Sunday, February 6, 2011

More on rouleau loops, and some loopy inspiration...

Some rouleau loop ideas, from the depths of my wardrobe.....

some flat loops of silk inserted into a double folded CB edge...
A keyhole opening with a single button and loop, on a camisole back...
a skirt waistline, bound and finished with a button and loop...
and it's reverse...
(hopefully this answers your question Myrna!)
A lace dress with some side buttoning elastic loops...
(do you all recognise that button?!)
and the back, because as sewers we always like to look at the back don't we?!
The last 2 images aren't true rouleau loops, but use the commercially available elastic loops instead:


I find these semi-good, ie they have advantages and disadvantages.  This lace dress is 12 years old and the elastic hasn't given way yet, so it has a certain longevity.  But you must preshrink the looping under heavy steam, and it tends to stretch as you sew it on, therefore a bit of easing is required - my advice is to cut it to the pattern measurement, it will want to stretch but just make it fit.  And the garish white looping dyes nicely to an antique colour with a strong cup of tea and a teaspoon of salt!

And because some of you mentioned you have difficulty with making the actual loops, here is is quick phototutorial - a sort of picture-add-on to the previous tips:

Cut your loops on the bias 2cm wide, with one end to the selvedge if possible.
Fold strip in half lengthwise, and stitch 3mm from folded edge.
That means I align the foldline (right side) to the middle of my foot.  Stretch the fabric slightly as you sew.
I veer away from the foldline at the end to form a funnel - this makes it easier to turn through.  Thread a large needle with several threads for strength.
Attach the thread to the selvedge edge of the funnel - the selvedge won't let you down halfway through the tube!
Insert the eye of the needle into the tube...
and thread it through until the thread is almost taken in.
Now holding the needle and thread taut, slide the tube over the knot.  Pull the thread slightly to encourage the knot to slide into the tube.
Use your thumb and forefinger to slide the outer tube over the knot, while pulling the needle and thread.  (It doesn't look like my thread is very taut, but that is because I am holding the camera!)   It might take a bit of manipulation to get started, but once the tube starts forming you will find it easier.
Slide and pull, bit by bit, until the rouleau tube emerges from the end.   Try not to get it all twisty.
And soon you will have something resembling this.
Now trim your loops to size and start sewing!
In typical backwards fashion, my last post has tips on applying loops to your garment.  So check it out and give them a go on a future project!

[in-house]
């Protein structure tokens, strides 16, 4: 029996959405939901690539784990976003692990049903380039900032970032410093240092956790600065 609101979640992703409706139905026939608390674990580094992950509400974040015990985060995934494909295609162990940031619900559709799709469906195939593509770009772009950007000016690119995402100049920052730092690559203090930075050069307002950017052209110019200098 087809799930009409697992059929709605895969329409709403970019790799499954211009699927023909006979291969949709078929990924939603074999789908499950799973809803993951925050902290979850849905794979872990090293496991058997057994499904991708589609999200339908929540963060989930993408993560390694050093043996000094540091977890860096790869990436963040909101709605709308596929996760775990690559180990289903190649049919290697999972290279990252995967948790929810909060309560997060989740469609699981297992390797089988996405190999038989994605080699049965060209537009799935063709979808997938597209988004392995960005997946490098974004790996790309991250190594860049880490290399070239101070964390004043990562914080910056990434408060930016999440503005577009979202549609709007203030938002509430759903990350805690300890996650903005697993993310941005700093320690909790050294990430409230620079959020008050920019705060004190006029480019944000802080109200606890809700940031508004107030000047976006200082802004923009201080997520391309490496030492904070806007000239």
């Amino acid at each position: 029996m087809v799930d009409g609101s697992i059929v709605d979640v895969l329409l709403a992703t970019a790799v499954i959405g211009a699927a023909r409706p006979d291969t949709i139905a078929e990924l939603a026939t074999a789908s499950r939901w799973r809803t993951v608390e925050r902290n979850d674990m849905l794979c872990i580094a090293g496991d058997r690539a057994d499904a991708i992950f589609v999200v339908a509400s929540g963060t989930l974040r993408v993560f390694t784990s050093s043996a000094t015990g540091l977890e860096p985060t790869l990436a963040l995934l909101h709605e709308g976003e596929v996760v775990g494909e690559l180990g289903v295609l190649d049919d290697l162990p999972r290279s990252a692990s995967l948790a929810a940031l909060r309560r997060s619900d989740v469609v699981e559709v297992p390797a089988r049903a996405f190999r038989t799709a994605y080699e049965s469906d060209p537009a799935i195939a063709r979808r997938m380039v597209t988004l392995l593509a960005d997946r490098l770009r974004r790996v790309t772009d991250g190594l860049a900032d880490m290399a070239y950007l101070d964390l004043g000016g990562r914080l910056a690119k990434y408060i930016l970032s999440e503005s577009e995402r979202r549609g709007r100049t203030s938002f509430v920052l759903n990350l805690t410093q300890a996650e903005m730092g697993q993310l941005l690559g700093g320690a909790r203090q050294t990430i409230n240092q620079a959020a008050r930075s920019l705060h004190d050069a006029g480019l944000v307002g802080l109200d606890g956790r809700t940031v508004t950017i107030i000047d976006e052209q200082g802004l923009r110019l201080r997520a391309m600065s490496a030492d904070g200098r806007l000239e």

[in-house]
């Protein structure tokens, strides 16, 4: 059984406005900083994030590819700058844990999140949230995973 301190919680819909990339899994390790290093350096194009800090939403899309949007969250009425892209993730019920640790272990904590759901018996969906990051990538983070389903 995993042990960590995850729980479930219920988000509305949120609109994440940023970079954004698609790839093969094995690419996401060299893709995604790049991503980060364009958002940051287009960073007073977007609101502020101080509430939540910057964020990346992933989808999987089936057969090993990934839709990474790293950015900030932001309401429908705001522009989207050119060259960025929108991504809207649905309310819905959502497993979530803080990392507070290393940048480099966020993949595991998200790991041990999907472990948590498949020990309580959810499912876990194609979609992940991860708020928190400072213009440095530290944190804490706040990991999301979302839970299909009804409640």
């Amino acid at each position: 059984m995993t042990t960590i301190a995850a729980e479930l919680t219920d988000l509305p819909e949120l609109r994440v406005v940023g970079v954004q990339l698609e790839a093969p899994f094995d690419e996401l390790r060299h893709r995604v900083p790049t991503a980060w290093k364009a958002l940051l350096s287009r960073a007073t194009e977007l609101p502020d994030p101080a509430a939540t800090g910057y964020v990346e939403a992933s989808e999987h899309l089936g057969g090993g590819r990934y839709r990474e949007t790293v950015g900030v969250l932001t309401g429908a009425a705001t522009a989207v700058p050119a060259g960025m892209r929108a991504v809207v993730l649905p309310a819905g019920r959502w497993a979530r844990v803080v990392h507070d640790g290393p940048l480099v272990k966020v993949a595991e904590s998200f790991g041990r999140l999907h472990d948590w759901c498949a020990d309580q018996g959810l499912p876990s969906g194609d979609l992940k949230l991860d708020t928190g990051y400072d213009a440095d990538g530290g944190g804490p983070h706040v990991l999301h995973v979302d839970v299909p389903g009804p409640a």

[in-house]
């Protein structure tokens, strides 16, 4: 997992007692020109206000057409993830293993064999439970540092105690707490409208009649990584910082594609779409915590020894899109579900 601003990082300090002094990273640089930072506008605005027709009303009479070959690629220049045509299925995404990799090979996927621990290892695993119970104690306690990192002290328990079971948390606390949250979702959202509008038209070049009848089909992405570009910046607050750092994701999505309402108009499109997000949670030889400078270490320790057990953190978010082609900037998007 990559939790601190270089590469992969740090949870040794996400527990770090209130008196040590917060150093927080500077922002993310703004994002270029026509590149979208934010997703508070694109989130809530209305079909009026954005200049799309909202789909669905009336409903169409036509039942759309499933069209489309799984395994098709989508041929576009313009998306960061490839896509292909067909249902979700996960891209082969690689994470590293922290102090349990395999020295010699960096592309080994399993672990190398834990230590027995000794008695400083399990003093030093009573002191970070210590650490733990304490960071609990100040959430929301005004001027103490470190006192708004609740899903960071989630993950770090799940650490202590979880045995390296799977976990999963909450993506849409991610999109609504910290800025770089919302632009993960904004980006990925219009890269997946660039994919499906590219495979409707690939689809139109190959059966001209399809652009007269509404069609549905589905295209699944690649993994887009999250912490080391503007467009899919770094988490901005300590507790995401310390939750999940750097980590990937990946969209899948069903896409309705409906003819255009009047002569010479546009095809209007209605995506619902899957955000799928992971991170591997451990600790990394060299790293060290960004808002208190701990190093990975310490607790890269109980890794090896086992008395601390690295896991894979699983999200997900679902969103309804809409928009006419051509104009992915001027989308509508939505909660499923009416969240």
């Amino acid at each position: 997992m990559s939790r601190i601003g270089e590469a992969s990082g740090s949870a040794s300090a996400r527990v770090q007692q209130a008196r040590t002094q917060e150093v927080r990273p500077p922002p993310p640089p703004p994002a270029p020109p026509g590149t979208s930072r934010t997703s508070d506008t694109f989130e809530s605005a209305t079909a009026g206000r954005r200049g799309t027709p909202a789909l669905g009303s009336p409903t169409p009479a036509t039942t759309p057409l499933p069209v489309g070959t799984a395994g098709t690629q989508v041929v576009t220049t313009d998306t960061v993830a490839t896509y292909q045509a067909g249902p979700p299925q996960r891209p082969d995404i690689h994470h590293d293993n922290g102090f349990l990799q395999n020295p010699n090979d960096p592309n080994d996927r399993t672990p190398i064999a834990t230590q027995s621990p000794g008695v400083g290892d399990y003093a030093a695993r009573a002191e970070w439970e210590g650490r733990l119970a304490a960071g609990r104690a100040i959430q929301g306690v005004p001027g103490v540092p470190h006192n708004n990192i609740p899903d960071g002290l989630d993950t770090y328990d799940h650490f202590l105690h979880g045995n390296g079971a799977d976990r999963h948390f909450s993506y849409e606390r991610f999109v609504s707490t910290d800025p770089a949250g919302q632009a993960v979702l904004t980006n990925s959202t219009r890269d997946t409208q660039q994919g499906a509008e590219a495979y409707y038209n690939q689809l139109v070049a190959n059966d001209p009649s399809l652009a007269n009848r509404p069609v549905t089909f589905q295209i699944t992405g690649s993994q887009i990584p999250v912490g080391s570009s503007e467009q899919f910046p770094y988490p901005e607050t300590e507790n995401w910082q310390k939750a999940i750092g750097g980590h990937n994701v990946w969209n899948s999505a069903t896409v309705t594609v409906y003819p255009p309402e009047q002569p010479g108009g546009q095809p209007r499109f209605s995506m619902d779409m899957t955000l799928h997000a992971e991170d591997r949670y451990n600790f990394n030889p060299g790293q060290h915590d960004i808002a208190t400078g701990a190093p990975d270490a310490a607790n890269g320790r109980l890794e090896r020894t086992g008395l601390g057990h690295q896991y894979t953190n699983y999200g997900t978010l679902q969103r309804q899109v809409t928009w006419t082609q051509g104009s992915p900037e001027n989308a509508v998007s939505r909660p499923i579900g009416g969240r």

9 comments:

  1. Thank you for taking the time to do that tutorial, it is always nice to have such detailed pictures.

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  2. Thank you Sherry, another wonderful tutorial, your instructions are very easy to understand with great photography. Your archives are a treasure trove!

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  3. I'm a "need a picture" kind of person - now I can finish garments with some finesse. Thank you so much.

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  4. I have tried to make tubes this small a few times, varying methods including this one, with no success. you must be very dextrous, they look so good. anyway - great photos and maybe I will attempt again. thanks for the photos.

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  5. Beautiful work as always - I find your tutorials so incredibly helpful - as a hobby seamstress I'm always looking for ways to up my game.

    I thought of you today as I was flicking through the Sunday Herald fashion section at a cafe. It featured loud trouser prints - and one of them from an uber cool designer - forget who - was in patchwork fabric!

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  6. I'm glad you find the tutorials helpful - as long as you do I'll keep them coming!
    ~Beth - I love the fine tubes, but they can be a wiggle to begin with, some fabrics are definitely easier than others!
    ~Mary Nanna - I'm really loving my patchwork fabric - in fact I have been scouring the web and found a lovely birdcage print that might need to be made into a 50's dress! Cotton is so comfortable and practical for summer.

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  7. Thanks for the pictures. Beautiful work. I wasn't aware of the loop tape before and will be on the look-out for it as I've always loved lots of little buttons. I imagine if it will tea dye that it will take other acid wash dyes as well. Something to try anyway.

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  8. The tutorial is amazing but the dresses that show the various loops, have been breathtakingly done. I am a beginner seamstress in awe of your skill.

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  9. I must consider using button loops far more often now - lovely tutorial!!

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Thanks so much for taking the time to comment! I really enjoy hearing your thoughts and feedback every time I post!